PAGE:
Study Finds High Use of Herbal Medicine and Acupuncture
By Michael Devitt
While insurance providers and health plans often track the use of complementary and alternative medicine (CAM) in a particular state or region, it is less common for researchers to compile such statistics for an entire country.
The most extensive data on CAM use has come from Australia and the United States, with surveys showing that at least a third - and in some cases, as much as 48% - of the adult population in those countries uses some form of alternative care.1,2
A new survey published in Complementary Therapies in Medicine3 has documented the use of complementary and alternative medicine in the United Kingdom. The survey, one of the first of its kind to track CAM use in the U.K., has found that one-fifth of all adults have tried alternative care in the previous year, with herbal medicine and acupuncture ranking among the most popular therapies being used.
The survey was conducted by the British Broadcasting Corporation in conjunction with ICM Research, a market research organization based in London. A total of 1,204 British adults aged 18 and older were contacted randomly by telephone and asked to answer the following five questions:
Have you (or any members of your household) used any alternative or complementary medicines or therapies within the last year, at least once?
What, specifically, do you or have you used or done?
Would you say you are using/people are using alternative or complementary medicines and therapies more or less than five years ago?
What is the main reason why you use alternative or complementary medicines or therapies?
Can you estimate how much you spend a month on alternative or complementary medicines or therapies?
Responses to the questions were analyzed according to gender, social class, working status, tenure of residence, number of children, and geographic region. Percentages were then adjusted to give a more representative profile of the population in the United Kingdom.
More Women Use CAM; Herbalism Most Popular
Of the 1,204 interviewees, 254 (20%) reported using CAM within the preceding year. Herbal medicine was the most commonly used therapy (34%), followed by aromatherapy (21%) and homeopathy (17%). Acupuncture and acupressure ranked fourth, with 14% of adults having used it in the past year.
Table I: Use of complementary therapies by adults in the United Kingdom.
Use by males (%)
Use by females (%)
Use overall (%)
Any 2 mentioned
Overall use of complementary therapies was higher among females (24%) than males (17%), with the greatest percentage of CAM use occurring among people between the ages of 35-64 (26%).
A vast majority of participants (78%) believed that CAM use was increasing. Six percent thought it had decreased over the last five years; eight percent perceived no change.
When asked why they used complementary therapies, most respondents cited the perceived effectiveness of CAM, the user's liking it, and the therapy's "relaxing effects." Interestingly, 11% of the respondents said they used complementary therapies because their doctor had either recommended it or referred them to an alternative health practitioner.
Table II: Reasons for using complementary and alternative medicine
Helps or relieves injury/condition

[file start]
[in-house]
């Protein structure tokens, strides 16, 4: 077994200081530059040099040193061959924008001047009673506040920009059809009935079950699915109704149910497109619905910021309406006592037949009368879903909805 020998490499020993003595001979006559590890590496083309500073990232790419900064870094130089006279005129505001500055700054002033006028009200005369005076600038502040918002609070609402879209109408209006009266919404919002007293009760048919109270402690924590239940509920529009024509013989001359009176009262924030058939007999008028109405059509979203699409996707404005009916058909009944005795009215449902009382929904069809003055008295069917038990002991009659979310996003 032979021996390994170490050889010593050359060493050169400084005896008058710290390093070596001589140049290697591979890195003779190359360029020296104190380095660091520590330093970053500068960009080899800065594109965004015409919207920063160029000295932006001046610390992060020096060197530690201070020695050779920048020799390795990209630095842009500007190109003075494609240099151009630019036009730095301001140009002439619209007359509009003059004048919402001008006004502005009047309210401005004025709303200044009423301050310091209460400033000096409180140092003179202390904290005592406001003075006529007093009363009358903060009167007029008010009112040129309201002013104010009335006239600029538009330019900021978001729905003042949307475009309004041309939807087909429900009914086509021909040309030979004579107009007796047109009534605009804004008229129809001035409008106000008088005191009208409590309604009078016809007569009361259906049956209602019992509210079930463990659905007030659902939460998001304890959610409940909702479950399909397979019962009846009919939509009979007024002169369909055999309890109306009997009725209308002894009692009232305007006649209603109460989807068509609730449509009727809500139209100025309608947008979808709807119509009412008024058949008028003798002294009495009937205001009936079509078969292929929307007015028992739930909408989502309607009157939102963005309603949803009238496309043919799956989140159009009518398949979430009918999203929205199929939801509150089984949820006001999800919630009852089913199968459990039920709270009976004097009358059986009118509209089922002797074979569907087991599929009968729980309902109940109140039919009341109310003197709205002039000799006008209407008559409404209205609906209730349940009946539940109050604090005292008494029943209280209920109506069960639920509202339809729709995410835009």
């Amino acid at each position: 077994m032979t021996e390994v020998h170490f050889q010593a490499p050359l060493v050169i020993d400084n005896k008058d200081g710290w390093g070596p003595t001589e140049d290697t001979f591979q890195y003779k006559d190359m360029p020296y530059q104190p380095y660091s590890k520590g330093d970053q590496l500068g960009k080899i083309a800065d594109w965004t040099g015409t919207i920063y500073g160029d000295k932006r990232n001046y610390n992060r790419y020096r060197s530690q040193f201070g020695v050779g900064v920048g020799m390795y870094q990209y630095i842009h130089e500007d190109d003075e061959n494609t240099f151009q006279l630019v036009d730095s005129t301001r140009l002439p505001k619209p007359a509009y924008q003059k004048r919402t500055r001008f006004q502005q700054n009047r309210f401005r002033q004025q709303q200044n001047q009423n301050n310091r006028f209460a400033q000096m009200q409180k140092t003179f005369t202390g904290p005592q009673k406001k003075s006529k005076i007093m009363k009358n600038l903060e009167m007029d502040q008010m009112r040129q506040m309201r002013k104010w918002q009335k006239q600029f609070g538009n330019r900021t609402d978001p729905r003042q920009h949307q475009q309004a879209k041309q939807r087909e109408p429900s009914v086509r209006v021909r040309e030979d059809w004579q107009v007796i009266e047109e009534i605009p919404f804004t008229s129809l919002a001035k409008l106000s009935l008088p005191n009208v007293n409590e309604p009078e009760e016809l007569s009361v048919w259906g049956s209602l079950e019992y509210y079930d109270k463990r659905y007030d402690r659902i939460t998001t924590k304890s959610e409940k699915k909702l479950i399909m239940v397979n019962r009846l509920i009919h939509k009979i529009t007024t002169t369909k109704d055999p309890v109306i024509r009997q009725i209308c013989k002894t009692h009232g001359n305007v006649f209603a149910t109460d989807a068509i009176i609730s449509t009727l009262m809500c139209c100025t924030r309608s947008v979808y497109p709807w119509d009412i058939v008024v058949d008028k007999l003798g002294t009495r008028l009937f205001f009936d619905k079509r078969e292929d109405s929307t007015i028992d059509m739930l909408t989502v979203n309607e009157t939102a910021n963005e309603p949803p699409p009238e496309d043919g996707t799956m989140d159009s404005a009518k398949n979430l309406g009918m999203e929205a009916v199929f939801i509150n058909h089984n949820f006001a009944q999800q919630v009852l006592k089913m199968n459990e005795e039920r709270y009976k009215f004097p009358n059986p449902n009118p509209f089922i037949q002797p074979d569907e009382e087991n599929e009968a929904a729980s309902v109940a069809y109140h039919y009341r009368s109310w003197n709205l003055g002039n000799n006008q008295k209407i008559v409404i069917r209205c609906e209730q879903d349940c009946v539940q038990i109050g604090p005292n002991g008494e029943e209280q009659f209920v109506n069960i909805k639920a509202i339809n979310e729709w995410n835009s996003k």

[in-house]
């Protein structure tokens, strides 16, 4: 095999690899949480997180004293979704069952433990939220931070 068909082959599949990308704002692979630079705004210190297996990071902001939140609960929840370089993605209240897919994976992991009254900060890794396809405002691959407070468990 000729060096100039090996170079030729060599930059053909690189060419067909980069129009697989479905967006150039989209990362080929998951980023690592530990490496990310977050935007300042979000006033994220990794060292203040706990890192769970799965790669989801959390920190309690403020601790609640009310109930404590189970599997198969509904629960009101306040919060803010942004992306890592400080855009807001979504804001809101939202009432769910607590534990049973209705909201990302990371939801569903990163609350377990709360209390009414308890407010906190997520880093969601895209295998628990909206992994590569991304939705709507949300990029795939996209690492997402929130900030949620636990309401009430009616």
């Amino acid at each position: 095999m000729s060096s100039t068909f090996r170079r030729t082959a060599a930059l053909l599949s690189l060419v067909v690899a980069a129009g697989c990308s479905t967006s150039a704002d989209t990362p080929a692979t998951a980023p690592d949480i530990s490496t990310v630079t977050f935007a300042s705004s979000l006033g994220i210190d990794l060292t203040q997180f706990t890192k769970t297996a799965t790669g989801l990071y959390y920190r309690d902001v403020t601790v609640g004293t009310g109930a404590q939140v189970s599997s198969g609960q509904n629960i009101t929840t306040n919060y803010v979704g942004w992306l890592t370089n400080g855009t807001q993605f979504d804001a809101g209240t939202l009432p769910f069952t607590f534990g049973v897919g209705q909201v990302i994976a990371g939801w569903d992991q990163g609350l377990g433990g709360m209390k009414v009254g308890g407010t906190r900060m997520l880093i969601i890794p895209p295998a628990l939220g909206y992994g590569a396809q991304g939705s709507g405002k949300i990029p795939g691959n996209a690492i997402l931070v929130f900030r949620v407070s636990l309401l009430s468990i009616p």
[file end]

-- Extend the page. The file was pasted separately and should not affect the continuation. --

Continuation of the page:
Just like it
Find it relaxing
Good health/well-being generally
Do not believe conventional medicine works
To find out about other ways of life/new things
Way of life/part of lifestyle
Cannot get treatment on NHS/under conventional medicine
Participants were also asked to estimate the amount of money they spent each month on complementary therapies. According to the survey, the average user spent £13.62 (approximately $20.36 US) on CAM per month, with those between the ages of 18-24 spending the most (£18.61/$27.81). Allowing for inaccuracies, those figures were extrapolated to an annual expenditure on CAM of £1.6 billion in the United Kingdom, an amount deemed "considerable" by the survey's reviewers.
Because reporting methods may vary significantly, it can be difficult to compare the results of CAM surveys effectively. Surveys may differ in their target populations and their time frame of use, and the in which questions are asked can influence the type of response received. Even the definition of "complementary" medicine can vary, as some therapies and over-the-counter remedies may be excluded from questioning.
In this regard, the BBC survey is no different from previous studies of CAM use. This inconsistency in obtaining data, the survey's reviewers stated, "reinforces the fact that such information must always be interpreted with caution." The reviewers also suggested that future research "be soundly based on clear knowledge of the existing literature and established methodology."
Despite its possible shortcomings, the results of the BBC survey suggest a rather high use of complementary and alternative therapies by the general population in the United Kingdom, and that herbalism, acupuncture and acupressure - forms of care widely used within the parameters of an Oriental medicine practice - are among those being used most frequently. These figures, combined with the perception that CAM use is increasing, highlight the importance of determining which treatments - and for which conditions - these therapies can be considered safe, efficacious and cost-effective.
MacLennan AH, Wilson DH, Taylor AW. Prevalence and cost of alternative medicine in Australia. Lancet March 2, 1996;347(9001)569-73.
Eisenberg D, David RB, Ettner SL, et al. Trends in alternative medicine use in the United States, 1990-1997. JAMA 1998;280:1569-1575.
Ernst E, White A. The BBC survey of complementary medicine use in the UK. Complementary Therapies in Medicine 2000;8:32-36.